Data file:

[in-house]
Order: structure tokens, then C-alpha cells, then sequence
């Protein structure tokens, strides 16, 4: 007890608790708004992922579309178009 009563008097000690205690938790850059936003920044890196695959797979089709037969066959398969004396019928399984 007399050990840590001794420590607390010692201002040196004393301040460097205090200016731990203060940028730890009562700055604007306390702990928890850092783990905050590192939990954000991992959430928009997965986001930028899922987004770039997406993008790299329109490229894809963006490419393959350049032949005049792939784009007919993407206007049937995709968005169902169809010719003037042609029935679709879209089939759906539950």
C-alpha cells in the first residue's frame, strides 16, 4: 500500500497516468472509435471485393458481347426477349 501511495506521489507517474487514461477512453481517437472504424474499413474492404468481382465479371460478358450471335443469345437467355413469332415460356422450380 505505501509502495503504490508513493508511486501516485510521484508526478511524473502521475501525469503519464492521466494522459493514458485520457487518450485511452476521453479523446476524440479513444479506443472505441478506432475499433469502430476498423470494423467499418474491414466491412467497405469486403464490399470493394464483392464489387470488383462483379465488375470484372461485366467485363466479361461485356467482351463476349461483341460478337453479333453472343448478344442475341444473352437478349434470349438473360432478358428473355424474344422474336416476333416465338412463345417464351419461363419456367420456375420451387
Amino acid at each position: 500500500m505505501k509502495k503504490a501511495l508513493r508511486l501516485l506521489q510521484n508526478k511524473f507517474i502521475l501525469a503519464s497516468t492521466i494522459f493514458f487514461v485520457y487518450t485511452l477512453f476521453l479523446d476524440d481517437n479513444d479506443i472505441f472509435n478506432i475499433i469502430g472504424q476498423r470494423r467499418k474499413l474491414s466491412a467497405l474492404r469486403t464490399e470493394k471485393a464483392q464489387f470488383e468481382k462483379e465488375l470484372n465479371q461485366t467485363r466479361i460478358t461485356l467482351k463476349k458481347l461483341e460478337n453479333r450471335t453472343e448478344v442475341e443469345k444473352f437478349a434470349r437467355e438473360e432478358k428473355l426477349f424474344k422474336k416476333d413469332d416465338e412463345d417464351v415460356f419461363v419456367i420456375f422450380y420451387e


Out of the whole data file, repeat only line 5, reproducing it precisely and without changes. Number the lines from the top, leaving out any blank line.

Amino acid at each position: 500500500m505505501k509502495k503504490a501511495l508513493r508511486l501516485l506521489q510521484n508526478k511524473f507517474i502521475l501525469a503519464s497516468t492521466i494522459f493514458f487514461v485520457y487518450t485511452l477512453f476521453l479523446d476524440d481517437n479513444d479506443i472505441f472509435n478506432i475499433i469502430g472504424q476498423r470494423r467499418k474499413l474491414s466491412a467497405l474492404r469486403t464490399e470493394k471485393a464483392q464489387f470488383e468481382k462483379e465488375l470484372n465479371q461485366t467485363r466479361i460478358t461485356l467482351k463476349k458481347l461483341e460478337n453479333r450471335t453472343e448478344v442475341e443469345k444473352f437478349a434470349r437467355e438473360e432478358k428473355l426477349f424474344k422474336k416476333d413469332d416465338e412463345d417464351v415460356f419461363v419456367i420456375f422450380y420451387e